DNA fragmentation and Prolonged expression of c-fos, c-jun, and hsp70 in kainic acid-induced neuronal cell death in transgenic mice overexpressing human CuZn-superoxide dismutase.J Cereb Blood Flow Metab. 1997 Mar; 17(3):241-56.JC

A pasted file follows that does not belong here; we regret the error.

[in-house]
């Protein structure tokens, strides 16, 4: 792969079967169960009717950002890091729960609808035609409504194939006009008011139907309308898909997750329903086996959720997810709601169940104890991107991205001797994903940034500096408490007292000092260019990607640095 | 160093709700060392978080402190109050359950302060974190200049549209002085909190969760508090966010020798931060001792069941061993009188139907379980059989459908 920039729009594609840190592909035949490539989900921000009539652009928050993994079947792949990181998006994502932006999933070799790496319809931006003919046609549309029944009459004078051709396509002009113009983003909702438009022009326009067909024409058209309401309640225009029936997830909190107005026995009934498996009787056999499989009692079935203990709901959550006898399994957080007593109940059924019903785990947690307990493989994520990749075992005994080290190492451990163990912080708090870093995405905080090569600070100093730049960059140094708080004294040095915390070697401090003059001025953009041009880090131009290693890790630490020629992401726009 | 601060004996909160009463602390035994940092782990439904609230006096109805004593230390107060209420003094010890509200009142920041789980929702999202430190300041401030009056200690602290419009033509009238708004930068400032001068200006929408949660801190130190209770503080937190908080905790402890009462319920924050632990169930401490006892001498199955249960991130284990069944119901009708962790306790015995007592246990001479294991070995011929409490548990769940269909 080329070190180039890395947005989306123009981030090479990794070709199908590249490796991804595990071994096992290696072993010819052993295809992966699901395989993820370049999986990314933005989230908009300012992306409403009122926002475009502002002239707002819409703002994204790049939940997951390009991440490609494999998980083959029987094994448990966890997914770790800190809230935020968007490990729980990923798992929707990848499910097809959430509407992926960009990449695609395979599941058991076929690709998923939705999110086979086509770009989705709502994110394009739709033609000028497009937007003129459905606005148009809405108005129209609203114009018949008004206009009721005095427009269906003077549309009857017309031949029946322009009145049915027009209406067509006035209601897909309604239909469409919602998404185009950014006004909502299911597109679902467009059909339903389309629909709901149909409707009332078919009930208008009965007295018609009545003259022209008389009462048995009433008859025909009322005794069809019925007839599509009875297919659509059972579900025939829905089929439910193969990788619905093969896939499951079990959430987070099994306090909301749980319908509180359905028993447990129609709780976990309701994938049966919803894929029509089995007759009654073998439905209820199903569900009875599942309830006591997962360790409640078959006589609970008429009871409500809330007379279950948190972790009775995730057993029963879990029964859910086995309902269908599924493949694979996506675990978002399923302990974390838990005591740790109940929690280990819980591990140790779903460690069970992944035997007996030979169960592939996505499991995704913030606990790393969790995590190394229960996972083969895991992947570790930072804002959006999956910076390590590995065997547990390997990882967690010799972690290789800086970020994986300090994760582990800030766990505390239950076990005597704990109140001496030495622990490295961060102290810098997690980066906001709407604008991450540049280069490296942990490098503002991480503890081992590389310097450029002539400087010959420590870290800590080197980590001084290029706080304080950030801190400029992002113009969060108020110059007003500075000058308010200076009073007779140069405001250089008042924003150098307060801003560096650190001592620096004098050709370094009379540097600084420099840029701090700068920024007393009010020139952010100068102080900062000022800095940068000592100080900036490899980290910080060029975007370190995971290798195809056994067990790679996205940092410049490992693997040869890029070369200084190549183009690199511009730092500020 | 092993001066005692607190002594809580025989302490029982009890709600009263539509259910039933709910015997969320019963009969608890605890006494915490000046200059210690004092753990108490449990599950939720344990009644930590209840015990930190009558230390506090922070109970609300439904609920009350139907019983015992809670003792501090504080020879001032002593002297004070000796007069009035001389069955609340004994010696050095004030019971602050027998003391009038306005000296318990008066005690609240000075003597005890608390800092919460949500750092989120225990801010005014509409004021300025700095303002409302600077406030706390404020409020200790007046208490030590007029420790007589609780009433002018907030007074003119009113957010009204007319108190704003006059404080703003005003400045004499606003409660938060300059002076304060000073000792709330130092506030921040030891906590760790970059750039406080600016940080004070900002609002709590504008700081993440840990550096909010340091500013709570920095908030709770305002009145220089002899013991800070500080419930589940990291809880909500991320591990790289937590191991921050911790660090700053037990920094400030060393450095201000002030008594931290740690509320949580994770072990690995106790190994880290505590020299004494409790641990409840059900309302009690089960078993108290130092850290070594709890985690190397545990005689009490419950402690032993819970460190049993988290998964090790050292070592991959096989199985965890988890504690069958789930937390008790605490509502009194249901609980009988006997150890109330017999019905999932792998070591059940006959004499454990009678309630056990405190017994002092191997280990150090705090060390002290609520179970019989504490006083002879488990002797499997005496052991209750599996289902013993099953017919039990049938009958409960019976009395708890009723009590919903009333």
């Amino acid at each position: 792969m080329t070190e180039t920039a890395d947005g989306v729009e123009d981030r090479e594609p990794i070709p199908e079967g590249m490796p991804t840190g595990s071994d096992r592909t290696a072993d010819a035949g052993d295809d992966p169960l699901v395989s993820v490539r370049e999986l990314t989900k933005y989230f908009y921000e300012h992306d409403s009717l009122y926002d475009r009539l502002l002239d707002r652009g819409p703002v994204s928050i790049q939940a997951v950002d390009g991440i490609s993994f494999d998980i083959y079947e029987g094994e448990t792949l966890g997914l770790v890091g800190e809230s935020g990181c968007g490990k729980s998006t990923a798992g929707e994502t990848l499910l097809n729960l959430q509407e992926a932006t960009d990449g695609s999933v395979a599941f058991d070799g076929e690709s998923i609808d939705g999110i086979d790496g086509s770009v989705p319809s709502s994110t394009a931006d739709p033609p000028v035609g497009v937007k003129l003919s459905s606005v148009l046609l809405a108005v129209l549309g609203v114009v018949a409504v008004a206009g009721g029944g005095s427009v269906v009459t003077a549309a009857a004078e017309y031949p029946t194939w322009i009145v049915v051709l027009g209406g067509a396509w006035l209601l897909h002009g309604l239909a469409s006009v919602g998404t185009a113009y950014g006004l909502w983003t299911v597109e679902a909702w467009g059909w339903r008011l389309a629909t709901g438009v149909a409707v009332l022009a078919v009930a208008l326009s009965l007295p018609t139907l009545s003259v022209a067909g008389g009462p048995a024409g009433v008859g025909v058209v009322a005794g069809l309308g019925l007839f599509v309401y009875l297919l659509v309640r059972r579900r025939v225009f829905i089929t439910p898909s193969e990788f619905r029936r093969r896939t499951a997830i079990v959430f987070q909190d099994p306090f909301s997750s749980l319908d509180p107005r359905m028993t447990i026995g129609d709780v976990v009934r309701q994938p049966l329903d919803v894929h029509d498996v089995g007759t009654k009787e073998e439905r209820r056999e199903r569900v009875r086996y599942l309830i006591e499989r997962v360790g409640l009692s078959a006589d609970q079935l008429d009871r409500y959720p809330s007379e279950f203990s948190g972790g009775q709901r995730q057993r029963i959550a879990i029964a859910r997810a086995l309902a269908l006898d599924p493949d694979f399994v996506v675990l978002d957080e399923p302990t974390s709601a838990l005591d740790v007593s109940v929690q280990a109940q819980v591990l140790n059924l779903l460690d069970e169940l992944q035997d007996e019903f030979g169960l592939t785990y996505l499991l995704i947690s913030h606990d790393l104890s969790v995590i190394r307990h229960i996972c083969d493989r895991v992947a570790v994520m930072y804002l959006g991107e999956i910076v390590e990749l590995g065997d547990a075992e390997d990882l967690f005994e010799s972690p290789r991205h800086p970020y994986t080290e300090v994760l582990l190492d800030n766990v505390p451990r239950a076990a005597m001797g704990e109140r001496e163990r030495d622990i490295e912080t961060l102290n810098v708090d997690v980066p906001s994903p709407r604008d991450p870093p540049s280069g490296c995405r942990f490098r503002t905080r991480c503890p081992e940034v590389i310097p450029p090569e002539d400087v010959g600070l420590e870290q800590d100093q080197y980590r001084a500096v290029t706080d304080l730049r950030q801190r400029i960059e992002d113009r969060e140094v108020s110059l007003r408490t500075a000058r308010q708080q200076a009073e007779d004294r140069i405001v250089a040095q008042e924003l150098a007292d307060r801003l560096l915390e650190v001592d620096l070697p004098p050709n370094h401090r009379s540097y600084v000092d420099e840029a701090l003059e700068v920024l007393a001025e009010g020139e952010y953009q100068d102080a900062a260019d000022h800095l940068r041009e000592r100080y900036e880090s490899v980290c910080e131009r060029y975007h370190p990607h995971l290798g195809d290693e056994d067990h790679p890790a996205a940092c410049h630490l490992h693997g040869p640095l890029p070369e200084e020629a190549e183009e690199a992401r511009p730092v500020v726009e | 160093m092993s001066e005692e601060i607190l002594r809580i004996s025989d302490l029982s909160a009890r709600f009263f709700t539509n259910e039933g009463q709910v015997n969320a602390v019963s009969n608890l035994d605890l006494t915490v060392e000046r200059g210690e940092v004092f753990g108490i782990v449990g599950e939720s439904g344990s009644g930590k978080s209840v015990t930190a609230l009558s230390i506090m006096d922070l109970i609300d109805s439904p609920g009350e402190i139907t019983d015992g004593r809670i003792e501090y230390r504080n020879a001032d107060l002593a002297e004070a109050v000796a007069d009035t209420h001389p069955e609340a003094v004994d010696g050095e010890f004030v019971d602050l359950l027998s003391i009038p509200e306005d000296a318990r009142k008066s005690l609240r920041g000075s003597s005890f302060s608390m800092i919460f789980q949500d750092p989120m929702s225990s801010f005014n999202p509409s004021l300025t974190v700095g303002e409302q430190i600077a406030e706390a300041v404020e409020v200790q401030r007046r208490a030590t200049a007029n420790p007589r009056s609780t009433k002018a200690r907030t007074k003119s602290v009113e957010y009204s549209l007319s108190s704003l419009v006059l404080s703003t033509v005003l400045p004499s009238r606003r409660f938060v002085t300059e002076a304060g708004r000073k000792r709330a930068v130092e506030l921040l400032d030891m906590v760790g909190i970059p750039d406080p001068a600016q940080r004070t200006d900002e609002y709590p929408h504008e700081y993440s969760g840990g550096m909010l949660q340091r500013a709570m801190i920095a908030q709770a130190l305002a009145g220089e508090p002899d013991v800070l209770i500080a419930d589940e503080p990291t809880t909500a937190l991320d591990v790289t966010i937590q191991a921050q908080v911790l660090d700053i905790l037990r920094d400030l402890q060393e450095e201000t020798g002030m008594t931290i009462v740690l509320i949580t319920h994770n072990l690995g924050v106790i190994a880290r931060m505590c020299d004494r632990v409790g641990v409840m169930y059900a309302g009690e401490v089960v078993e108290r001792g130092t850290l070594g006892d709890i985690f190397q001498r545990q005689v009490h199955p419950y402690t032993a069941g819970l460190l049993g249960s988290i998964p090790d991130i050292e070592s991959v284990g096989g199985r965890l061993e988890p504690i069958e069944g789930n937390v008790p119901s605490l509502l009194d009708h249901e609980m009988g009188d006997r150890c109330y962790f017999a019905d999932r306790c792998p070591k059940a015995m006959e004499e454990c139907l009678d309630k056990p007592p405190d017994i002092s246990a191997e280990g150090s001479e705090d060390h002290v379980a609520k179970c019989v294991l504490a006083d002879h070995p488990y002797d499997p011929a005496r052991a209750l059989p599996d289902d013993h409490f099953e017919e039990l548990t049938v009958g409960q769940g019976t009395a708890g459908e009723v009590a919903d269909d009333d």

Kainic acid (KA) neurotoxicity was examined in transgenic (Tg) mice overexpressing human CuZn-superoxide dismutase (SOD-1). The doses of KA required to produce seizures, the severity of the seizures, and the regions damaged were similar in SOD-1 Tg and non-transgenic wild-type mice. Intraperitoneal KA injection induced seizure-related neuronal damage in the CA3 and CA1 regions of the hippocampus and in other regions of the brain in both SOD-1 Tg and wild-type mice. These damaged neurons were labeled with the terminal deoxynucleotidyl transferase-mediated uridine 5'-triphosphate-biotin nick end labeling (TUNEL) technique up to 72 h, although no significant difference in the number of TUNEL-positive neurons was observed between SOD-1 Tg and wild-type mice. In situ hybridization showed that c-fos, c-jun, and hsp70 genes were expressed in the hippocampus, cortex, and other regions of the brain after KA treatment. The expression of these genes was maximal 1 to 4 h following KA treatment but persisted longer in the hippocampus and other regions in SOD-1 Tg compared with wild-type mice; however, cell death in the hippocampus, assessed using cresyl violet staining, was similar in SOD-1 Tg and wild-type mice. The data show that superoxide radicals modulate both immediate early gene and heat shock gene expression after KA-induced seizures. The prolonged expression of c-fos, c-jun, and hsp70 in SOD-1 Tg compared with wild-type mice may indicate that hippocampal neurons survive longer in SOD-1 Tg than in wild-type animals; however, cell death as well as the seizure threshold, seizure severity and the pattern of regional vulnerability were not affected substantially by increased levels of SOD in the brain.